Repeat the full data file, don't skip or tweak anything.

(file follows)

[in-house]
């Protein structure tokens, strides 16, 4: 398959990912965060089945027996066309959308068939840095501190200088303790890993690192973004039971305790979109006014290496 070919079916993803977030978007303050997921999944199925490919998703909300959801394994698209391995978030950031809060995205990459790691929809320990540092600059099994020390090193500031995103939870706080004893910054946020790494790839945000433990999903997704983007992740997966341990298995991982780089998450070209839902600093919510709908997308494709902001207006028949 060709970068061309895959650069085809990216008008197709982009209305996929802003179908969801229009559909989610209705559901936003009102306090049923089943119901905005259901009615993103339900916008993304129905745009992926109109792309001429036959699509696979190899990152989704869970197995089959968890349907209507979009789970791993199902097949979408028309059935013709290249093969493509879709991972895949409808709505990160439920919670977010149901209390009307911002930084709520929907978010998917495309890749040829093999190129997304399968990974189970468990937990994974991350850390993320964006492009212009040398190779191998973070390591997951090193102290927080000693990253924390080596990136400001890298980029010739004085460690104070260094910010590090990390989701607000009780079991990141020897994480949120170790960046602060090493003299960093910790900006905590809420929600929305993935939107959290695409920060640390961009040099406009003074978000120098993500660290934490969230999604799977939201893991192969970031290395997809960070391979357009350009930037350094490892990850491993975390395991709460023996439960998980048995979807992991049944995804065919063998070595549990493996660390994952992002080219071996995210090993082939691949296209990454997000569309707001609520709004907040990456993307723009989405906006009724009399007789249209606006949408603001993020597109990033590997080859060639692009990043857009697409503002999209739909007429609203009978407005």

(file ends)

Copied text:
[in-house]
């Protein structure tokens, strides 16, 4: 398959990912965060089945027996066309959308068939840095501190200088303790890993690192973004039971305790979109006014290496 070919079916993803977030978007303050997921999944199925490919998703909300959801394994698209391995978030950031809060995205990459790691929809320990540092600059099994020390090193500031995103939870706080004893910054946020790494790839945000433990999903997704983007992740997966341990298995991982780089998450070209839902600093919510709908997308494709902001207006028949 060709970068061309895959650069085809990216008008197709982009209305996929802003179908969801229009559909989610209705559901936003009102306090049923089943119901905005259901009615993103339900916008993304129905745009992926109109792309001429036959699509696979190899990152989704869970197995089959968890349907209507979009789970791993199902097949979408028309059935013709290249093969493509879709991972895949409808709505990160439920919670977010149901209390009307911002930084709520929907978010998917495309890749040829093999190129997304399968990974189970468990937990994974991350850390993320964006492009212009040398190779191998973070390591997951090193102290927080000693990253924390080596990136400001890298980029010739004085460690104070260094910010590090990390989701607000009780079991990141020897994480949120170790960046602060090493003299960093910790900006905590809420929600929305993935939107959290695409920060640390961009040099406009003074978000120098993500660290934490969230999604799977939201893991192969970031290395997809960070391979357009350009930037350094490892990850491993975390395991709460023996439960998980048995979807992991049944995804065919063998070595549990493996660390994952992002080219071996995210090993082939691949296209990454997000569309707001609520709004907040990456993307723009989405906006009724009399007789249209606006949408603001993020597109990033590997080859060639692009990043857009697409503002999209739909007429609203009978407005």